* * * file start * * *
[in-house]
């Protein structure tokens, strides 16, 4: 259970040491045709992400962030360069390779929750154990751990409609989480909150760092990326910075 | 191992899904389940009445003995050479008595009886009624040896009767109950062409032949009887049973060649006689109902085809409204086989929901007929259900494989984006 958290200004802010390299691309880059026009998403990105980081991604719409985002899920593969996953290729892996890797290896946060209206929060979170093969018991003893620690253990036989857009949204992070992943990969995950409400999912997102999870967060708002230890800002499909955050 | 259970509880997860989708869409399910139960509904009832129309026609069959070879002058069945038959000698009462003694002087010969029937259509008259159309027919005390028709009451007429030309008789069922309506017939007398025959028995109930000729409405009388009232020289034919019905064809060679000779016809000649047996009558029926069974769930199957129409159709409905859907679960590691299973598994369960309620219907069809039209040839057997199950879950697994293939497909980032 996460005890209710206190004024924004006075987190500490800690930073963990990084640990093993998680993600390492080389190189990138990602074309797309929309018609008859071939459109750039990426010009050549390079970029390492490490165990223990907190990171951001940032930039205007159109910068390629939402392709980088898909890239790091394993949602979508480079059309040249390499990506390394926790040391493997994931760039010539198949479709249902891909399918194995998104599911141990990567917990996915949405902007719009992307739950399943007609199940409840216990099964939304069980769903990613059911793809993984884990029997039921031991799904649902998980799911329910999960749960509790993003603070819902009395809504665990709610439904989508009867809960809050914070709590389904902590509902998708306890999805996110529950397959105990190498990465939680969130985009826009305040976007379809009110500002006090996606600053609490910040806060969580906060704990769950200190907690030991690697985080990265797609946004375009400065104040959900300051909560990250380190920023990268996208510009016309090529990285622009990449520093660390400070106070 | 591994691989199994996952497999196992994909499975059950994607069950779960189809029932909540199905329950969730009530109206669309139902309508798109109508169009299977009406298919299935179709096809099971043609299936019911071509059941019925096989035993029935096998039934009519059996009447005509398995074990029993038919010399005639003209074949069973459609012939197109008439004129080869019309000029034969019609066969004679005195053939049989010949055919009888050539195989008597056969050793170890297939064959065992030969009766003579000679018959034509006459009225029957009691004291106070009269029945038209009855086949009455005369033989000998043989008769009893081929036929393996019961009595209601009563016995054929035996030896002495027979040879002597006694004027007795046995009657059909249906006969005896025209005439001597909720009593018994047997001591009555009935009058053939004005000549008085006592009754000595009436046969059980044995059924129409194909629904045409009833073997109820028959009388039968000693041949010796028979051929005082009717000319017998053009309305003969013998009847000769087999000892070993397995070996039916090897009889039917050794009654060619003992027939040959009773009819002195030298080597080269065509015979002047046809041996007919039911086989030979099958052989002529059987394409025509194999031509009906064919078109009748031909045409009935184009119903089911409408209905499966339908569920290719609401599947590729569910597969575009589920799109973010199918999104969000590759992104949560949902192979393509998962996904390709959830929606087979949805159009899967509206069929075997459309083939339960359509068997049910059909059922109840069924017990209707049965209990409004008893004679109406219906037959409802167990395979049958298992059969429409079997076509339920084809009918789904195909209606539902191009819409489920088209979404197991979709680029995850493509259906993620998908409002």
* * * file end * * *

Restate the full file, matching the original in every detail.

[in-house]
């Protein structure tokens, strides 16, 4: 259970040491045709992400962030360069390779929750154990751990409609989480909150760092990326910075 | 191992899904389940009445003995050479008595009886009624040896009767109950062409032949009887049973060649006689109902085809409204086989929901007929259900494989984006 958290200004802010390299691309880059026009998403990105980081991604719409985002899920593969996953290729892996890797290896946060209206929060979170093969018991003893620690253990036989857009949204992070992943990969995950409400999912997102999870967060708002230890800002499909955050 | 259970509880997860989708869409399910139960509904009832129309026609069959070879002058069945038959000698009462003694002087010969029937259509008259159309027919005390028709009451007429030309008789069922309506017939007398025959028995109930000729409405009388009232020289034919019905064809060679000779016809000649047996009558029926069974769930199957129409159709409905859907679960590691299973598994369960309620219907069809039209040839057997199950879950697994293939497909980032 996460005890209710206190004024924004006075987190500490800690930073963990990084640990093993998680993600390492080389190189990138990602074309797309929309018609008859071939459109750039990426010009050549390079970029390492490490165990223990907190990171951001940032930039205007159109910068390629939402392709980088898909890239790091394993949602979508480079059309040249390499990506390394926790040391493997994931760039010539198949479709249902891909399918194995998104599911141990990567917990996915949405902007719009992307739950399943007609199940409840216990099964939304069980769903990613059911793809993984884990029997039921031991799904649902998980799911329910999960749960509790993003603070819902009395809504665990709610439904989508009867809960809050914070709590389904902590509902998708306890999805996110529950397959105990190498990465939680969130985009826009305040976007379809009110500002006090996606600053609490910040806060969580906060704990769950200190907690030991690697985080990265797609946004375009400065104040959900300051909560990250380190920023990268996208510009016309090529990285622009990449520093660390400070106070 | 591994691989199994996952497999196992994909499975059950994607069950779960189809029932909540199905329950969730009530109206669309139902309508798109109508169009299977009406298919299935179709096809099971043609299936019911071509059941019925096989035993029935096998039934009519059996009447005509398995074990029993038919010399005639003209074949069973459609012939197109008439004129080869019309000029034969019609066969004679005195053939049989010949055919009888050539195989008597056969050793170890297939064959065992030969009766003579000679018959034509006459009225029957009691004291106070009269029945038209009855086949009455005369033989000998043989008769009893081929036929393996019961009595209601009563016995054929035996030896002495027979040879002597006694004027007795046995009657059909249906006969005896025209005439001597909720009593018994047997001591009555009935009058053939004005000549008085006592009754000595009436046969059980044995059924129409194909629904045409009833073997109820028959009388039968000693041949010796028979051929005082009717000319017998053009309305003969013998009847000769087999000892070993397995070996039916090897009889039917050794009654060619003992027939040959009773009819002195030298080597080269065509015979002047046809041996007919039911086989030979099958052989002529059987394409025509194999031509009906064919078109009748031909045409009935184009119903089911409408209905499966339908569920290719609401599947590729569910597969575009589920799109973010199918999104969000590759992104949560949902192979393509998962996904390709959830929606087979949805159009899967509206069929075997459309083939339960359509068997049910059909059922109840069924017990209707049965209990409004008893004679109406219906037959409802167990395979049958298992059969429409079997076509339920084809009918789904195909209606539902191009819409489920088209979404197991979709680029995850493509259906993620998908409002």